This is the classic vegan cheesecake recipe of dinner party legend. It relies on the amazing flavors of your favorite vegan cream cheese enhanced with a touch of non-dairy yogurt, non-dairy milk and just the right amount of flour for optimum flavor and texture. It's worth buying a spring form pan for.
The more I learn about pastry, the more I realize that European pastry is on a completely different level compared to classic American pastry. My impression is that European pastry is all about introducing flavor depth through manipulating eggs, butter and technique. Croissants
and danish pastries come to mind. American pastry, on the other hand, tends to build off bold flavors with a strong sugar backbone accentuated by spices. Apple pie
come to mind here.
In the quest to become an adept baker, it’s important to draw from as many influences as possible. One trick that many American style bakers use to improve flavor depth is taking a cue from European bakers by using cultured European style butter.
How does American style butter differ from European style butter? Let’s take a look.
I thought I didn't like scones until my friend Debbie told me I just hadn't had the right scones. She explained to me that good scones feature a complex flavor and a dense, not too crumbly texture. I then began my journey to create vegan scones based on the teachings of this scone-ophile. The result is this Scrumptious Vegan Scones recipe. I used golden flax meal for it's binding abilities, apple cider vinegar for its subtle flavor complexity and ability to enhance crumb, just the right combination of all-purpose flour and whole wheat flour and Vegan Butter to enhance buttery flavors. Finally, raisins or berries adds just the right amount of fruit flavor and sweetness while still allowing the rich, buttery flavors to come through. I'm now a self-described sconeophile
and enjoy eating scones amongst other sconerati
This Vegan Apple Pecan Coffee Cake recipe is great for those afternoon tea sessions with your extremely friendly next door neighbors. No friendly next door neighbors? More for you then. This vegan coffee cake uses pecans, cinnamon, allspice and a touch of non-dairy yogurt to let the apples really shine.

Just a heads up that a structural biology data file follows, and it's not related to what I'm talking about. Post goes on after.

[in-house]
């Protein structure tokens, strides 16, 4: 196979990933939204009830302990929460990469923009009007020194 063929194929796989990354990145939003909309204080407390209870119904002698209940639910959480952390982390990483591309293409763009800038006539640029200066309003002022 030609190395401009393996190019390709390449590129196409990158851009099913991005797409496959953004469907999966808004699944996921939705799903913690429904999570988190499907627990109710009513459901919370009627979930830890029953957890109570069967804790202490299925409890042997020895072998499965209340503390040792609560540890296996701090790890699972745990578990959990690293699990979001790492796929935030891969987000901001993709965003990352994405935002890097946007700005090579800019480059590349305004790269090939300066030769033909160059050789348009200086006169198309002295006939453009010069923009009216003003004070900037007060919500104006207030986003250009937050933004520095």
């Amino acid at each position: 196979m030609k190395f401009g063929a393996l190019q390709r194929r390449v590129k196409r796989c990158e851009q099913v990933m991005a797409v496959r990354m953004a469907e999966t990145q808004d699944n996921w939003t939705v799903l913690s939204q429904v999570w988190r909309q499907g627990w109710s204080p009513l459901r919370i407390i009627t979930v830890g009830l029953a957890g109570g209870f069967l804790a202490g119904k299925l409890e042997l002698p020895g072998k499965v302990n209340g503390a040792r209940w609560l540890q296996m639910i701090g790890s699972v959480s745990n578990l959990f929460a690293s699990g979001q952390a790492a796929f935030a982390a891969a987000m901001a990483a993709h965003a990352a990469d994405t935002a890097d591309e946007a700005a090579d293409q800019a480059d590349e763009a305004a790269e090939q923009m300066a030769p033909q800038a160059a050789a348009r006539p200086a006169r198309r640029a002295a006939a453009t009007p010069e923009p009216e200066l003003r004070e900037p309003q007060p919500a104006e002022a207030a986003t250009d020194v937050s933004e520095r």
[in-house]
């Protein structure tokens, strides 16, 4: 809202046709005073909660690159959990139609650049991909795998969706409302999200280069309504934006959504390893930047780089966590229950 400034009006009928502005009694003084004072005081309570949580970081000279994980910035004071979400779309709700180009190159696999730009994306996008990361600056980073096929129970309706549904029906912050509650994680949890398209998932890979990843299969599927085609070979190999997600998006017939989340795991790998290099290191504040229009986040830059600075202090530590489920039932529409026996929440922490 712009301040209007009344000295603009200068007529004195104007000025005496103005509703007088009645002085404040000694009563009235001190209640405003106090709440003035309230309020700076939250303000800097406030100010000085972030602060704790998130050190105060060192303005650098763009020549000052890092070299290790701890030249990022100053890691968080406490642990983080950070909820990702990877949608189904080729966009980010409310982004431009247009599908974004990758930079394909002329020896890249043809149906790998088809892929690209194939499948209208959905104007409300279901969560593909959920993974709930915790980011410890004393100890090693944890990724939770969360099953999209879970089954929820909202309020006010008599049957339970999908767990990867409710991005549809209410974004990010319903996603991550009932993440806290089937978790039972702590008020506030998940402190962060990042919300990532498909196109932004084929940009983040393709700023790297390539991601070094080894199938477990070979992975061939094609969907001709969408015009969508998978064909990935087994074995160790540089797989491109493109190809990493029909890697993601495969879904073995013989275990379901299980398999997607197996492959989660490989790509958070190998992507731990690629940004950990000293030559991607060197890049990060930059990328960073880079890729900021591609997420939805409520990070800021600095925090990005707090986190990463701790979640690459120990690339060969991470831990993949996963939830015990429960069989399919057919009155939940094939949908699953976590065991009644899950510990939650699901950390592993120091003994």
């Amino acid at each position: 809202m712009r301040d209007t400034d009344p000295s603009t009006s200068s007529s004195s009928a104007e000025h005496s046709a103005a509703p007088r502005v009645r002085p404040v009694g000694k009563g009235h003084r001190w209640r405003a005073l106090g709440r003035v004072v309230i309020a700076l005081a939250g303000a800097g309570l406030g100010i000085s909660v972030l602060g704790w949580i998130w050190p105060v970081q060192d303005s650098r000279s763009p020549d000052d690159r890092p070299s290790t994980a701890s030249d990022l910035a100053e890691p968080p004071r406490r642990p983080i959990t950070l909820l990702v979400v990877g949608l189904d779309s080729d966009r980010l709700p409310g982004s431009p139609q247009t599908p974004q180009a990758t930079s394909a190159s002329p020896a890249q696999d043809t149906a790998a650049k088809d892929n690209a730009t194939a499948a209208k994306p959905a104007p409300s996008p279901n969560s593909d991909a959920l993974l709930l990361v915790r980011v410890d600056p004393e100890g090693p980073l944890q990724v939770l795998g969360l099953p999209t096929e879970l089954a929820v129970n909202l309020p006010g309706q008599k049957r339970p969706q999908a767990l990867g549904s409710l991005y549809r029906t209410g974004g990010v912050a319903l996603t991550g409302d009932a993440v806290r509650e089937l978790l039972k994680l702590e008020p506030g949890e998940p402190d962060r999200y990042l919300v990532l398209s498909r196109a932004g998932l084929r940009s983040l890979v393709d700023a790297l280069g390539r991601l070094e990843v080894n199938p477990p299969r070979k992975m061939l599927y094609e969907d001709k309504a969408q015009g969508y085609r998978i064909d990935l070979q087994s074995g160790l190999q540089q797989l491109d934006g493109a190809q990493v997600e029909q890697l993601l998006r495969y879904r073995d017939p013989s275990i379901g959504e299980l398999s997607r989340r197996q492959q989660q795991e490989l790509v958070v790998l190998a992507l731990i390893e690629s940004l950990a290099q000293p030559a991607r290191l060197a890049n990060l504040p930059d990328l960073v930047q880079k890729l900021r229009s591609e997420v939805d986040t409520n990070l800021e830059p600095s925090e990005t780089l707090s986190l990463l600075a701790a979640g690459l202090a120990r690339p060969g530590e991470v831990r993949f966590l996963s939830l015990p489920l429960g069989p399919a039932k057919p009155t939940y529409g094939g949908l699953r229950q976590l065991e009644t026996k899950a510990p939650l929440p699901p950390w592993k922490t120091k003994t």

This Vegan Blueberry Frozen Soy Yogurt recipe is super simple to make. It's just unsweetened vegan soy yogurt mixed in an ice cream maker with the fruit jam of your choice. I happened to have blueberry jam when I made this batch. Be sure to use quality soy yogurt. There are some brands out there that don't taste anything remotely like yogurt and they are to be avoided. It's also recommended using quality jam made with sugar instead of high-fructose corn syrup. Be sure to use unsweetened soy yogurt or else your frozen soy yogurt will come out too sweet. This recipe is already on the sweet side so the fruit comes through with intensity.
This Vegan Cherry Almond Coffee Cake recipe makes a perfect light vegan snack or dessert. Non-dairy yogurt, a touch of arrowroot flour and just the right ratio of all-purpose flour and whole wheat flour make a wonderfully moist vegan coffee cake. Layers of cherry jam and slivered almonds add another dimension of irresistable flavor that goes perfect with tea or coffee.
This Vegan Parsnip Cake recipe is carrot cake's long lost brother, featuring parsnips which are slightly spicy and astringent. Parsnips are teamed up with pineapple, golden raisins, non-diary yogurt and a touch of cardamom to make a vegan cake that's lighter and spicier than carrot cake but every bit as tasty. Like carrot cake, Vegan Parsnip Cake should be liberally frosted with Easy Vegan Cream Cheese Frosting
or a variant thereof
for best results.
Pumpkin Cheesecake is one of my favorite desserts during the holidays. This vegan recipe variation pairs pumpkin with Easy Vegan Caramel Sauce
for a great way to end a feast. It also features barley malt syrup, lemon juice, cinnamon and ginger powder to help marry bold pumpkin flavor with vegan creaminess. I recommend opting for non-hydrogenated vegan cream cheese so you can avoid trans fats. This vegan cheesecake also goes great with a dollop of Vegan Vanilla Ice Cream
Vegan yogurt usually consists of a base of either soy, nut, rice or coconut that is fermented with lacobacillus cultures. Depending on the base and fermentation method, hydrocolloids
such as tapioca starch, agar or xanthan gum may be added to increase viscosity.
Non-dairy yogurt isn't actually an egg replacer that's on par with eggs. It's about as effective as traditional dairy yogurt as an egg replacer in baking applications. This isn't much but it works great in things where significant binding power isn't needed such as vegan cakes
. It won't help you get things very dense and chewy like traditional eggs can but it's great for holding in moisture and adding flavor complexity at the same time.